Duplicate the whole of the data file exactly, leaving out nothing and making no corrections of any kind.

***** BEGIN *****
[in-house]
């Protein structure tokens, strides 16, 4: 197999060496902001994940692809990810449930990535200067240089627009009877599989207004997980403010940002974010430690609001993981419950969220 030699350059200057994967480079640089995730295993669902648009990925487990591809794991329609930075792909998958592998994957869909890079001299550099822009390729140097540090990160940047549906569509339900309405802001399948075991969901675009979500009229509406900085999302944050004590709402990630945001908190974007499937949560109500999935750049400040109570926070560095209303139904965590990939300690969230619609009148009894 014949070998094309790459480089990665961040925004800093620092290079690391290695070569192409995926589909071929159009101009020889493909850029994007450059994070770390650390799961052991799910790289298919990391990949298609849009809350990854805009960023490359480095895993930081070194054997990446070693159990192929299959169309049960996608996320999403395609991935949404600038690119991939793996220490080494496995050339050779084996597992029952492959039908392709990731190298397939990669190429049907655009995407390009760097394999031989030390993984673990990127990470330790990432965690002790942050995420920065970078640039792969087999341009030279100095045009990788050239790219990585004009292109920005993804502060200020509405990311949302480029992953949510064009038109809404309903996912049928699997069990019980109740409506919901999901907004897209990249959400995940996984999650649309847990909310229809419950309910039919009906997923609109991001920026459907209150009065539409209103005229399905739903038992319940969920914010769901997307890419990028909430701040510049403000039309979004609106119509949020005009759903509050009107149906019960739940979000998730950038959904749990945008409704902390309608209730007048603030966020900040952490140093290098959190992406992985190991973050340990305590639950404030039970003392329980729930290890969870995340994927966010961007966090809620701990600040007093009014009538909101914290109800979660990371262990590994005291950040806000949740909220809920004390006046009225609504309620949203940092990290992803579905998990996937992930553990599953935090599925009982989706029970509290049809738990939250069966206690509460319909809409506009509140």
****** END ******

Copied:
[in-house]
């Protein structure tokens, strides 16, 4: 197999060496902001994940692809990810449930990535200067240089627009009877599989207004997980403010940002974010430690609001993981419950969220 030699350059200057994967480079640089995730295993669902648009990925487990591809794991329609930075792909998958592998994957869909890079001299550099822009390729140097540090990160940047549906569509339900309405802001399948075991969901675009979500009229509406900085999302944050004590709402990630945001908190974007499937949560109500999935750049400040109570926070560095209303139904965590990939300690969230619609009148009894 014949070998094309790459480089990665961040925004800093620092290079690391290695070569192409995926589909071929159009101009020889493909850029994007450059994070770390650390799961052991799910790289298919990391990949298609849009809350990854805009960023490359480095895993930081070194054997990446070693159990192929299959169309049960996608996320999403395609991935949404600038690119991939793996220490080494496995050339050779084996597992029952492959039908392709990731190298397939990669190429049907655009995407390009760097394999031989030390993984673990990127990470330790990432965690002790942050995420920065970078640039792969087999341009030279100095045009990788050239790219990585004009292109920005993804502060200020509405990311949302480029992953949510064009038109809404309903996912049928699997069990019980109740409506919901999901907004897209990249959400995940996984999650649309847990909310229809419950309910039919009906997923609109991001920026459907209150009065539409209103005229399905739903038992319940969920914010769901997307890419990028909430701040510049403000039309979004609106119509949020005009759903509050009107149906019960739940979000998730950038959904749990945008409704902390309608209730007048603030966020900040952490140093290098959190992406992985190991973050340990305590639950404030039970003392329980729930290890969870995340994927966010961007966090809620701990600040007093009014009538909101914290109800979660990371262990590994005291950040806000949740909220809920004390006046009225609504309620949203940092990290992803579905998990996937992930553990599953935090599925009982989706029970509290049809738990939250069966206690509460319909809409506009509140």